Number Five: Zinedine Zidane, Real Madrid

Words By Blair Newman Illustration by Philippe Fenner
August 28, 2018


Win percentage: 6 Position change: -2 Position to value: -1 Knockout points: 17

Points: 20

Domestically, Zinedine Zidane was given several headaches throughout the 2017/18 season. His Real Madrid side couldn’t hold on to the league title they had won the previous term, slipping well behind Barcelona and, more disconcertingly, falling beneath Atletico Madrid to finish in third place. There was a similarly underwhelming finale to their Spanish Cup exploits, where they fell at the quarter-final stage to Leganes, an opponent they simply should not be losing to.

Assembling only the above information, the story of Zidane’s post-season resignation would be a sad one. It would be a tale of how a team filled with elite talent and led by one of football’s icons failed to accomplish anything of note, and how a great era concluded without silverware. But the above information presents only one element of Real Madrid’s campaign. On the continent, they once again secured their elite status, winning the Champions League for a third consecutive year.
It was that success, rather than the domestic failure, that prompted Zidane to leave. There was no way he could top being the first manager to guide a team to three Champions League titles in as many years. Not even before the competition’s re-branding, back in the days when it was known simply as the European Cup, did a manager accomplish this feat. Several greats went close, namely Bob Paisley, Brian Clough, Arrigo Sacchi, Stefan Kovacs, Helenio Herrera, Bela Guttman and Dettmar Cramer. Yet, in this particular field, Zidane now stands above all of them.

Some, ignoring the results, will scoff at that last sentence. Perhaps they have good reason to, for there were several moments that seemed to suggest Zidane and his players simply didn’t have it in them to win Champions League once more. There was a 3-1 group stage humbling away to Tottenham Hotspur, and a narrow aggregate quarter-final win over Juventus in which Real almost threw away a 3-0 lead from the first leg. There was also a nerve-jangling encounter with Bayern Munich in the semi-finals that the holders arguably deserved to lose.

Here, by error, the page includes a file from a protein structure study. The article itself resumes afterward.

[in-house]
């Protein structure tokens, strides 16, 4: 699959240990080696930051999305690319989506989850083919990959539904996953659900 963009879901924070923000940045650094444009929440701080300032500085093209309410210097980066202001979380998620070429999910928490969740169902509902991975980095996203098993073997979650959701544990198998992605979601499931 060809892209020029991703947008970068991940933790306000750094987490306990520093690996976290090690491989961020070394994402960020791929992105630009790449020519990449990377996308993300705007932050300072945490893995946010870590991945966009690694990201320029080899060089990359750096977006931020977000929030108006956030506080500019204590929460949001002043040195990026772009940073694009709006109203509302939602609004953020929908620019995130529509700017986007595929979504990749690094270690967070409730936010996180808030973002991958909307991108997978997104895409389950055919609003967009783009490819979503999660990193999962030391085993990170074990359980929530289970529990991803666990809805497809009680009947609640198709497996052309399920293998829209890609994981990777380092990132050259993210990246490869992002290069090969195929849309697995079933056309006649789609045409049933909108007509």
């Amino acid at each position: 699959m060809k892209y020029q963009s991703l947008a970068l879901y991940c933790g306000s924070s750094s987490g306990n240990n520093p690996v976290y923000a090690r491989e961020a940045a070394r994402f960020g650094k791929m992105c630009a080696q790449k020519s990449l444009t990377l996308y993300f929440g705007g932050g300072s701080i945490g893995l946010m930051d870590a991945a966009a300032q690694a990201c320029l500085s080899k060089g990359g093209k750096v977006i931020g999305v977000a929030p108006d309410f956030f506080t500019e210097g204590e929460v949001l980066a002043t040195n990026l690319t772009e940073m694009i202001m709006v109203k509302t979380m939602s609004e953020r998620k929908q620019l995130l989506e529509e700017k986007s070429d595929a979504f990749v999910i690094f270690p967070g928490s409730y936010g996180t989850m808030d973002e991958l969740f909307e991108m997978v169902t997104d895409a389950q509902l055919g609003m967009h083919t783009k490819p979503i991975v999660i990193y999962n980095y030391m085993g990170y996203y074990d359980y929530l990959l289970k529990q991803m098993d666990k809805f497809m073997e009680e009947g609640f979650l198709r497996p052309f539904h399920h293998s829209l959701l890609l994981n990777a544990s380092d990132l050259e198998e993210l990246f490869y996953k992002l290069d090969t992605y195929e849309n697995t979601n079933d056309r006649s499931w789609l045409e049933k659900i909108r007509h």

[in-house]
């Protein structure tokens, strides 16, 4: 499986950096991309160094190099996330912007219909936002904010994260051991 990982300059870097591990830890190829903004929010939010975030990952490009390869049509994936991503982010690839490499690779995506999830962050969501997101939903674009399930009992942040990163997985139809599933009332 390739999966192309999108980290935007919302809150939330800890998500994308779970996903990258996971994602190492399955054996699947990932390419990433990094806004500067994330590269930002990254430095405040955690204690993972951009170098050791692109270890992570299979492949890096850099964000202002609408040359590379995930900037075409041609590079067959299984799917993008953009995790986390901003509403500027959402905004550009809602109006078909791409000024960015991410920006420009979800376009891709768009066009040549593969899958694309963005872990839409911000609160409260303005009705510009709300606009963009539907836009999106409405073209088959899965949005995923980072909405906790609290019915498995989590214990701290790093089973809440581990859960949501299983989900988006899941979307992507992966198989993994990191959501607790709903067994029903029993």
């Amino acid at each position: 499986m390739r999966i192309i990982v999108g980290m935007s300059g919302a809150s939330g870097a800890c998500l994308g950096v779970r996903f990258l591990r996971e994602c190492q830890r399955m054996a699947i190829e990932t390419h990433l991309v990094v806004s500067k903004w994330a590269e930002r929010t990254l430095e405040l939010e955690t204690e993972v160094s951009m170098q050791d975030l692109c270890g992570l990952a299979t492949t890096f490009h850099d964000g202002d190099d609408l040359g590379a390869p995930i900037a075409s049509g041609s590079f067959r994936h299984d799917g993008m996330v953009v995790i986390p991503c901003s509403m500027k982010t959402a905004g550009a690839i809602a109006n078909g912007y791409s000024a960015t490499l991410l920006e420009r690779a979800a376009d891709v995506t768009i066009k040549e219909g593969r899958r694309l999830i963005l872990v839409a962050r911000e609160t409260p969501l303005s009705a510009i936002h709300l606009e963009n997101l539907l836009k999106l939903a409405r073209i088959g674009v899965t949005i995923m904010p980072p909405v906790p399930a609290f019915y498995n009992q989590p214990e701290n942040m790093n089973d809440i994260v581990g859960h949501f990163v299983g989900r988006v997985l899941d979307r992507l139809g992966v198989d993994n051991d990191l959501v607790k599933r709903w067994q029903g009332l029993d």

Their combination of success and luck meant many neutrals preferred the idea of a Liverpool victory in the final, but Zidane’s side – as they have done so often over the last few years – showed little interest in the aesthetic or narrative preferences of others. They fought and fouled and, just when they needed it, demonstrated the sort of attacking inspiration only the finest teams possess. Some attributed their win to an injury suffered by Mohamed Salah early on; others knew better.
Strategically, Zidane was at the heart of the victory. Just as he had masterminded a final win over Atletico in 2016 by yielding possession to a side built on exceptional defence and precise counter-attacking, he managed to neuter Liverpool’s most important tactical attribute – their pressing. He did this by focusing his team’s attacks predominantly down the wings, where Liverpool’s intensity in central areas became no longer relevant.

Zidane also knew when to make personnel changes. Gareth Bale, who spent large periods of the season subject to ceaseless transfer speculation, was brought off the substitutes’ bench six minutes after Liverpool had equalised to make it 1-1. Within three minutes the Welshman had scored one of the greatest goals in Champions League history, finding the net with a superlative overhead kick.

Having been a top-level manager for less than three years, Zidane still lacks definition tactically. He seems to fit more into the Massimiliano Allegri mould of adapting to the circumstances – a philosophy maybe lacking the pride or romance to sway purists. But while his tactical ideas may not inspire, he obviously has the decision-making and motivational capacity to lead top players, as well as a knack for navigating prestigious knockout competitions.

These qualities were emphatically underlined in 2017/18, which allowed Zidane to do something few Real Madrid managers have been able to do: leave on his own terms.

What are you looking for?